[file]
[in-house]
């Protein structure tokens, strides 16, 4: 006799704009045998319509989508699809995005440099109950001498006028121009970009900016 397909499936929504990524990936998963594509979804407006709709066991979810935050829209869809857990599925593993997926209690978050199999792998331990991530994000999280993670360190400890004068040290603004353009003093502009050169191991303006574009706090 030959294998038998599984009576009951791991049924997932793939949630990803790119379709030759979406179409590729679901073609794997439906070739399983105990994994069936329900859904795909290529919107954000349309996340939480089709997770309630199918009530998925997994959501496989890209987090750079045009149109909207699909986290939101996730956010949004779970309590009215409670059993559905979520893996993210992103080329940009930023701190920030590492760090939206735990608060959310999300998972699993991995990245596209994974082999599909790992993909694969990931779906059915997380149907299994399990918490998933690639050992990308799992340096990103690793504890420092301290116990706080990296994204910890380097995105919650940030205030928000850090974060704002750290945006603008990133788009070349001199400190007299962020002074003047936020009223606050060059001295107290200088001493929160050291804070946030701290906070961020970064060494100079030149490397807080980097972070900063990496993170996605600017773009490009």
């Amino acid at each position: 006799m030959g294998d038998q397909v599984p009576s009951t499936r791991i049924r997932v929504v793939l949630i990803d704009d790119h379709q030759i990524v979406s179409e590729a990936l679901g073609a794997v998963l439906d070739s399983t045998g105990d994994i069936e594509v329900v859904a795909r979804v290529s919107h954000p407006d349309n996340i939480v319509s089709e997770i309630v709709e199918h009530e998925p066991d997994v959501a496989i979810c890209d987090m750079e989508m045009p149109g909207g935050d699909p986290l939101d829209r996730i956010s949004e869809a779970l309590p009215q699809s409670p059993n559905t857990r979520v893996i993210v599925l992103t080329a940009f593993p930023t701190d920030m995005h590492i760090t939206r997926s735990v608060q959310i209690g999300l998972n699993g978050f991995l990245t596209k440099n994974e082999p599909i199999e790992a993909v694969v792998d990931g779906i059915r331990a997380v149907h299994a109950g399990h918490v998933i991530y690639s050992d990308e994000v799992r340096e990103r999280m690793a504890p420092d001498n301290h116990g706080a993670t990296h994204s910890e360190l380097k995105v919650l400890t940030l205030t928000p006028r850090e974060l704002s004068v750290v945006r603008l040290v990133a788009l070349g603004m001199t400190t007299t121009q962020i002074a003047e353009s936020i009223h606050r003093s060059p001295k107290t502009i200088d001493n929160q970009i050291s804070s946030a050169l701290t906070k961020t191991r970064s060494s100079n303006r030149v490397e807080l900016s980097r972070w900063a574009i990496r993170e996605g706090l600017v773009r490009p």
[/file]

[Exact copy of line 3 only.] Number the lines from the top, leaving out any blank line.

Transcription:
């Amino acid at each position: 006799m030959g294998d038998q397909v599984p009576s009951t499936r791991i049924r997932v929504v793939l949630i990803d704009d790119h379709q030759i990524v979406s179409e590729a990936l679901g073609a794997v998963l439906d070739s399983t045998g105990d994994i069936e594509v329900v859904a795909r979804v290529s919107h954000p407006d349309n996340i939480v319509s089709e997770i309630v709709e199918h009530e998925p066991d997994v959501a496989i979810c890209d987090m750079e989508m045009p149109g909207g935050d699909p986290l939101d829209r996730i956010s949004e869809a779970l309590p009215q699809s409670p059993n559905t857990r979520v893996i993210v599925l992103t080329a940009f593993p930023t701190d920030m995005h590492i760090t939206r997926s735990v608060q959310i209690g999300l998972n699993g978050f991995l990245t596209k440099n994974e082999p599909i199999e790992a993909v694969v792998d990931g779906i059915r331990a997380v149907h299994a109950g399990h918490v998933i991530y690639s050992d990308e994000v799992r340096e990103r999280m690793a504890p420092d001498n301290h116990g706080a993670t990296h994204s910890e360190l380097k995105v919650l400890t940030l205030t928000p006028r850090e974060l704002s004068v750290v945006r603008l040290v990133a788009l070349g603004m001199t400190t007299t121009q962020i002074a003047e353009s936020i009223h606050r003093s060059p001295k107290t502009i200088d001493n929160q970009i050291s804070s946030a050169l701290t906070k961020t191991r970064s060494s100079n303006r030149v490397e807080l900016s980097r972070w900063a574009i990496r993170e996605g706090l600017v773009r490009p």